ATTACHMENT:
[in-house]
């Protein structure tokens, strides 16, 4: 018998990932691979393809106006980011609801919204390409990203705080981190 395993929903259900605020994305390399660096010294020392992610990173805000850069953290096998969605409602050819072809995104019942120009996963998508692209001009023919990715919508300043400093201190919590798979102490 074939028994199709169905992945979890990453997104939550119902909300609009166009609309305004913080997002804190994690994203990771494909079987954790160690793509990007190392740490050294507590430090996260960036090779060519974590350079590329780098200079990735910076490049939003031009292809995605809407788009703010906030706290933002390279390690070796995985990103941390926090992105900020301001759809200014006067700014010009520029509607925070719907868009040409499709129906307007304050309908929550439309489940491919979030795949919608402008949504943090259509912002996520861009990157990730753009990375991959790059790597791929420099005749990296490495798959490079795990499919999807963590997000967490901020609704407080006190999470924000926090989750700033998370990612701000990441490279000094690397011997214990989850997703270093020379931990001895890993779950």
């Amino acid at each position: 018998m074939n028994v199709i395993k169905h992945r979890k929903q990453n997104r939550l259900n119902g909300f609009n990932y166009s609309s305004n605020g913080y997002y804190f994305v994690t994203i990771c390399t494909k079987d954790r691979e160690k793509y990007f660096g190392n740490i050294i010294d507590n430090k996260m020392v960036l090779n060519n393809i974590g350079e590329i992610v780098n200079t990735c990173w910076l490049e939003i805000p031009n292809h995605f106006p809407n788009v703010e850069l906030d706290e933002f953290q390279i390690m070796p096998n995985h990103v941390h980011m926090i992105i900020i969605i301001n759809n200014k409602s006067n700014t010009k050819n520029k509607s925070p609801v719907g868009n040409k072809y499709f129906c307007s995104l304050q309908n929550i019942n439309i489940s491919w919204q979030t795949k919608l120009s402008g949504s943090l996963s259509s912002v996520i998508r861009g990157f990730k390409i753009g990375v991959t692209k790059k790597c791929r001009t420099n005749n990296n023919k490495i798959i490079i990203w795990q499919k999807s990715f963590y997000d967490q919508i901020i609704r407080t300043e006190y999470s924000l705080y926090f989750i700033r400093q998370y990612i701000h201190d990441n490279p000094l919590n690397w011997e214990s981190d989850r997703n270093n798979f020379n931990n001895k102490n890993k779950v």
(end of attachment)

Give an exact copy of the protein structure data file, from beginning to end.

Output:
[in-house]
């Protein structure tokens, strides 16, 4: 018998990932691979393809106006980011609801919204390409990203705080981190 395993929903259900605020994305390399660096010294020392992610990173805000850069953290096998969605409602050819072809995104019942120009996963998508692209001009023919990715919508300043400093201190919590798979102490 074939028994199709169905992945979890990453997104939550119902909300609009166009609309305004913080997002804190994690994203990771494909079987954790160690793509990007190392740490050294507590430090996260960036090779060519974590350079590329780098200079990735910076490049939003031009292809995605809407788009703010906030706290933002390279390690070796995985990103941390926090992105900020301001759809200014006067700014010009520029509607925070719907868009040409499709129906307007304050309908929550439309489940491919979030795949919608402008949504943090259509912002996520861009990157990730753009990375991959790059790597791929420099005749990296490495798959490079795990499919999807963590997000967490901020609704407080006190999470924000926090989750700033998370990612701000990441490279000094690397011997214990989850997703270093020379931990001895890993779950």
């Amino acid at each position: 018998m074939n028994v199709i395993k169905h992945r979890k929903q990453n997104r939550l259900n119902g909300f609009n990932y166009s609309s305004n605020g913080y997002y804190f994305v994690t994203i990771c390399t494909k079987d954790r691979e160690k793509y990007f660096g190392n740490i050294i010294d507590n430090k996260m020392v960036l090779n060519n393809i974590g350079e590329i992610v780098n200079t990735c990173w910076l490049e939003i805000p031009n292809h995605f106006p809407n788009v703010e850069l906030d706290e933002f953290q390279i390690m070796p096998n995985h990103v941390h980011m926090i992105i900020i969605i301001n759809n200014k409602s006067n700014t010009k050819n520029k509607s925070p609801v719907g868009n040409k072809y499709f129906c307007s995104l304050q309908n929550i019942n439309i489940s491919w919204q979030t795949k919608l120009s402008g949504s943090l996963s259509s912002v996520i998508r861009g990157f990730k390409i753009g990375v991959t692209k790059k790597c791929r001009t420099n005749n990296n023919k490495i798959i490079i990203w795990q499919k999807s990715f963590y997000d967490q919508i901020i609704r407080t300043e006190y999470s924000l705080y926090f989750i700033r400093q998370y990612i701000h201190d990441n490279p000094l919590n690397w011997e214990s981190d989850r997703n270093n798979f020379n931990n001895k102490n890993k779950v």